Outrageous satire unnervingly close to facts

A mural depicts US President Donald Trump (right) blowing marijuana smoke into the mouth of...
A mural depicts US President Donald Trump (right) blowing marijuana smoke into the mouth of Russian President Vladimir Putin on the wall of a restaurant in Vilnius, Lithuania.PHOTO: GETTY IMAGES

Peter Stupples reviews Kompromat by Stanley Johnson. Published by Oneworld.

Having recently read Luke Harding's Collusion: How Russia Helped Trump Win the White House, I was surprised so soon to come across many of the same characters and overlapping plot-work in another book published at almost the same moment but already "in development for a major TV Series''.

Stanley Johnson's Kompromat (translated from Russian as "compromising material'') is promoted as "a satirical thriller'' but reads rather as scurrilous satire without the thrill of the chase or the unsuspected ending.

While Harding's book purported to be investigative journalism based upon insufficiently documented "facts'' that ultimately reads as fiction, Johnson's reads as outrageous satire that often seems unnervingly close to the facts.

Johnson takes it for granted that his president of the Russian Federation, Popov (Pop Off? aka Putin), has the rest of the world as his plaything: the Russian secret services are ahead of the game in every sphere of political engagement.

The candidate for the office of President of the United States, Ron Craig (aka Trump), is a fool but malleable in his likeable daughter's hands.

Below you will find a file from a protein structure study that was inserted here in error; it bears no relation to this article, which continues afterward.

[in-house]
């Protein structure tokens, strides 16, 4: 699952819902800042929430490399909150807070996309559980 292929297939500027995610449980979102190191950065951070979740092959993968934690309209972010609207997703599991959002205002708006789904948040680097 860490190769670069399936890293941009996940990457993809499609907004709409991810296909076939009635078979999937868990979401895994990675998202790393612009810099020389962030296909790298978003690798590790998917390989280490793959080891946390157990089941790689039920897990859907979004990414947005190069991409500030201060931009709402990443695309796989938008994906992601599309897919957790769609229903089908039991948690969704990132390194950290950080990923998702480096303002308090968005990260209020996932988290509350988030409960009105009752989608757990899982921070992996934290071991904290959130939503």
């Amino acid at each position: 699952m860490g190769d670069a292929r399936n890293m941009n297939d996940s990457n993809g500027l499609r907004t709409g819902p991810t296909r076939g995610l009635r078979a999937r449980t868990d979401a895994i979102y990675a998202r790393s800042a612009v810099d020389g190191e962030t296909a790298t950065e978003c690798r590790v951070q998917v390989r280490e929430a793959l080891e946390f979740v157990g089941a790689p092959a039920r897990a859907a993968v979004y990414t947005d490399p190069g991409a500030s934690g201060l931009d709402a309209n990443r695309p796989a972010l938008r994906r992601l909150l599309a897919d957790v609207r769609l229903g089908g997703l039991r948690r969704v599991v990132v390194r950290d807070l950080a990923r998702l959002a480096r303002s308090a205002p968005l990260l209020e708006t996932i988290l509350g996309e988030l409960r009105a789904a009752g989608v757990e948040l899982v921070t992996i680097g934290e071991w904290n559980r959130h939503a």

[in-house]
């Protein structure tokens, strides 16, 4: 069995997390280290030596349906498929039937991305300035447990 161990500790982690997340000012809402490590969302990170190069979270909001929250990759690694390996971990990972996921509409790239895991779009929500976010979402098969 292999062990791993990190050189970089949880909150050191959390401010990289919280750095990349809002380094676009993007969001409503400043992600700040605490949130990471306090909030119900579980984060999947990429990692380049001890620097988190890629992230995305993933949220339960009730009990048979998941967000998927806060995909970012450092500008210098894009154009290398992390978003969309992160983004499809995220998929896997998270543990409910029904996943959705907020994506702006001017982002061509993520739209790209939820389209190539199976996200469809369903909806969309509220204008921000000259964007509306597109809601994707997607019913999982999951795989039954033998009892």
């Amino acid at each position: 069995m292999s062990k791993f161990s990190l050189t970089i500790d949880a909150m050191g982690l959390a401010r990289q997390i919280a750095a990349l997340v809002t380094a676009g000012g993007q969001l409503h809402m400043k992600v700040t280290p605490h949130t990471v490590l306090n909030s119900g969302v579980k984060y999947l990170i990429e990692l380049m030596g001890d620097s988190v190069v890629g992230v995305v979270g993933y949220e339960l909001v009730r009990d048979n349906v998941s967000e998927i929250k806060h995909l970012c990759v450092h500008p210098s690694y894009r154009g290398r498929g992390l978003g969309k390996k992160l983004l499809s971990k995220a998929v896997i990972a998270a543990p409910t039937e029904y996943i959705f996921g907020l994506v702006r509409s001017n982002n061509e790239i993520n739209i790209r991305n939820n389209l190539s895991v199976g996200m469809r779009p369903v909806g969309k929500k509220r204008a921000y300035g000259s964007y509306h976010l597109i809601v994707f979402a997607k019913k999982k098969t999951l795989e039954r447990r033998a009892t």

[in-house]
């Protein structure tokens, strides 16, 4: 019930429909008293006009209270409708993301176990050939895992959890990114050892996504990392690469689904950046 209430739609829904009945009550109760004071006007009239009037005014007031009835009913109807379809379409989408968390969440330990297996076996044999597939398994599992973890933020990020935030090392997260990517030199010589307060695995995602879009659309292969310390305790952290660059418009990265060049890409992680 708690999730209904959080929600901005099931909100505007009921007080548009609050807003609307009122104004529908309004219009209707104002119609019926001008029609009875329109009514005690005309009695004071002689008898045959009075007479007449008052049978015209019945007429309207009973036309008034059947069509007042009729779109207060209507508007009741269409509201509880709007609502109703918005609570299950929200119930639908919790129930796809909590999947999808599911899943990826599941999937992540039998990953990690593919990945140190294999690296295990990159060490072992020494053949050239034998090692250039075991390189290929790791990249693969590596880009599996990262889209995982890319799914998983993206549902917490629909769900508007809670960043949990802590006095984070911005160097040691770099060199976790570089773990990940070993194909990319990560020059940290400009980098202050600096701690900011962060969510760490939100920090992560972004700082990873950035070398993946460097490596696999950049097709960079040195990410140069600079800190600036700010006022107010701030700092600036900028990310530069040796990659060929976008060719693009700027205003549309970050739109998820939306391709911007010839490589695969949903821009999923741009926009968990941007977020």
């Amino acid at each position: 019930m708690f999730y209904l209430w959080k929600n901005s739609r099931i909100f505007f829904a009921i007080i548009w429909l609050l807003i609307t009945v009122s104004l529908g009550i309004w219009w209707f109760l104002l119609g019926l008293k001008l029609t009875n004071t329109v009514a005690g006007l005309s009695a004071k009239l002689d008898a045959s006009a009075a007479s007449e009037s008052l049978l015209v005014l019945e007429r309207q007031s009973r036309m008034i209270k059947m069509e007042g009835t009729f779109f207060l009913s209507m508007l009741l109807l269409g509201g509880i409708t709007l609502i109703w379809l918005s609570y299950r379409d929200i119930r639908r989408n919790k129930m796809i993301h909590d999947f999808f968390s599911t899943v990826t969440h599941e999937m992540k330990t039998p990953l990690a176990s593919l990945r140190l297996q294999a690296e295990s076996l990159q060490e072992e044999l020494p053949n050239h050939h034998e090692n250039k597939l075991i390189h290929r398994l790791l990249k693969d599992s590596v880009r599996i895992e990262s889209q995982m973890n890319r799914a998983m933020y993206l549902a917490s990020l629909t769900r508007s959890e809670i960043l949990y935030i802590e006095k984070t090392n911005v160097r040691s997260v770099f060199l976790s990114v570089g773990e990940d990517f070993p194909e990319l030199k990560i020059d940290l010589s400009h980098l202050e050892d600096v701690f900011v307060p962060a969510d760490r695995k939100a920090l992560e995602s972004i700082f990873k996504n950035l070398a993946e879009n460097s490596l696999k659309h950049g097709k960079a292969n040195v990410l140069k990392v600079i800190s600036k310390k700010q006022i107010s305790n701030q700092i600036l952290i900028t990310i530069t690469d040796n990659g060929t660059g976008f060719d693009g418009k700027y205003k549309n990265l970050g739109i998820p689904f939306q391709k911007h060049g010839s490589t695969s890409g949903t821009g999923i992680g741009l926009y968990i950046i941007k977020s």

The Chinese are wily but outmatched.

The British are too clever for words.

The rest of the world scarcely exists.

The plot centres about Russia's manipulation of the presidential elections in the US and the Brexit referendum in the UK, all with the aim of weakening the resolve and unity of the West and allowing Popov a free hand in the former Soviet sphere of influence.

The fantasy centres on a campaign to save the Amur tiger, supported by Russia, the US and the UK (all "conservationists'' at heart).

Craig, Popov and a somewhat naive British minister, track a tiger in Eastern Siberia as a publicity stunt.

The tiger leaps at Craig who is defended by the stun gun of Popov for which Craig is, of course, eternally grateful.

But when he is being treated in a Siberian hospital by a Chinese-speaking doctor, he has inserted in parts of his anaesthetised body both Chinese and Russian microchips that go on to record his every conversation.

As all the intelligence agencies double-cross and hack each other, Craig's intentions to unleash armageddon in cahoots with the Russians, should he be elected President, is known to all (and will serve as the subject, perhaps, of the TV second series).

In the meantime, as they say, the British Prime Minister, Jeremy Hartley (aka David Cameron) falls from grace after the results of the referendum on membership of the EU.

He is succeeded by Mabel Killick (Kill It? aka Theresa May), who is portrayed as being as ruthless as Popov.

But then, as it turns out, Hartley the Remainer had always wanted to lose the referendum as he is really a Leaver, while Killick acts as a Leaver Prime Minister but is planning for Brexit to fail as she is really a Remainer.

The deviousness of the British is so corkscrewed that no-one, not even the Russians, and certainly not the ordinary British citizen (who does not even have a walk-on part in the narrative) know what is really going on.

All this plus an X-rated show in a St Petersburg hotel, makes much of the novel read like an adults-only comic tragedy.

Johnson - who is, after all, the father of the real life Boris, British Foreign Secretary - is too soft on Craig-Trump, and too admiring of Killick-May, but then he should know.

Best read as fiction but the facts are even less believable.

To be taken with a stiff whisky.

Peter Stupples, now living in Wellington, used to teach at the University of Otago.

 

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